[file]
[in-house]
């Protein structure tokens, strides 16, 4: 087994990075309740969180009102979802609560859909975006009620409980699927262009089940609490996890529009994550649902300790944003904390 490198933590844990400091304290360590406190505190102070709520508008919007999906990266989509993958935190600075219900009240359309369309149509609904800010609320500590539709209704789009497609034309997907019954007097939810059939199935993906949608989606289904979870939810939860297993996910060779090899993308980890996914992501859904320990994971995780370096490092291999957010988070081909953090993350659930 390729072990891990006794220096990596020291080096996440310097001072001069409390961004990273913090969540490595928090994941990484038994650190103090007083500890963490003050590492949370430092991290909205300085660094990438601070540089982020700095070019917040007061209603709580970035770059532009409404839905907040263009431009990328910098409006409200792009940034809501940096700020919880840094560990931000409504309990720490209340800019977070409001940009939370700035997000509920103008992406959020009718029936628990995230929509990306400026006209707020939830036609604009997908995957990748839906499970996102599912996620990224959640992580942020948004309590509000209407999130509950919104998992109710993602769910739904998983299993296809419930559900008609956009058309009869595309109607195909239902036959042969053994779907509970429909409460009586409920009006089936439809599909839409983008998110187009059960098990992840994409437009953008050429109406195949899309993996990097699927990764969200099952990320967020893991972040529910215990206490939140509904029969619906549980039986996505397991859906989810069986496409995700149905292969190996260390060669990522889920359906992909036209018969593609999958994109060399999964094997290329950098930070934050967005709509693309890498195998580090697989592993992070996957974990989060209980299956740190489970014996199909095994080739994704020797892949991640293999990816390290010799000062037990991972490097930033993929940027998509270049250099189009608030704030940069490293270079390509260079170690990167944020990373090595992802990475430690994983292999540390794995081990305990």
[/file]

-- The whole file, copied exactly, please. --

[in-house]
């Protein structure tokens, strides 16, 4: 087994990075309740969180009102979802609560859909975006009620409980699927262009089940609490996890529009994550649902300790944003904390 490198933590844990400091304290360590406190505190102070709520508008919007999906990266989509993958935190600075219900009240359309369309149509609904800010609320500590539709209704789009497609034309997907019954007097939810059939199935993906949608989606289904979870939810939860297993996910060779090899993308980890996914992501859904320990994971995780370096490092291999957010988070081909953090993350659930 390729072990891990006794220096990596020291080096996440310097001072001069409390961004990273913090969540490595928090994941990484038994650190103090007083500890963490003050590492949370430092991290909205300085660094990438601070540089982020700095070019917040007061209603709580970035770059532009409404839905907040263009431009990328910098409006409200792009940034809501940096700020919880840094560990931000409504309990720490209340800019977070409001940009939370700035997000509920103008992406959020009718029936628990995230929509990306400026006209707020939830036609604009997908995957990748839906499970996102599912996620990224959640992580942020948004309590509000209407999130509950919104998992109710993602769910739904998983299993296809419930559900008609956009058309009869595309109607195909239902036959042969053994779907509970429909409460009586409920009006089936439809599909839409983008998110187009059960098990992840994409437009953008050429109406195949899309993996990097699927990764969200099952990320967020893991972040529910215990206490939140509904029969619906549980039986996505397991859906989810069986496409995700149905292969190996260390060669990522889920359906992909036209018969593609999958994109060399999964094997290329950098930070934050967005709509693309890498195998580090697989592993992070996957974990989060209980299956740190489970014996199909095994080739994704020797892949991640293999990816390290010799000062037990991972490097930033993929940027998509270049250099189009608030704030940069490293270079390509260079170690990167944020990373090595992802990475430690994983292999540390794995081990305990």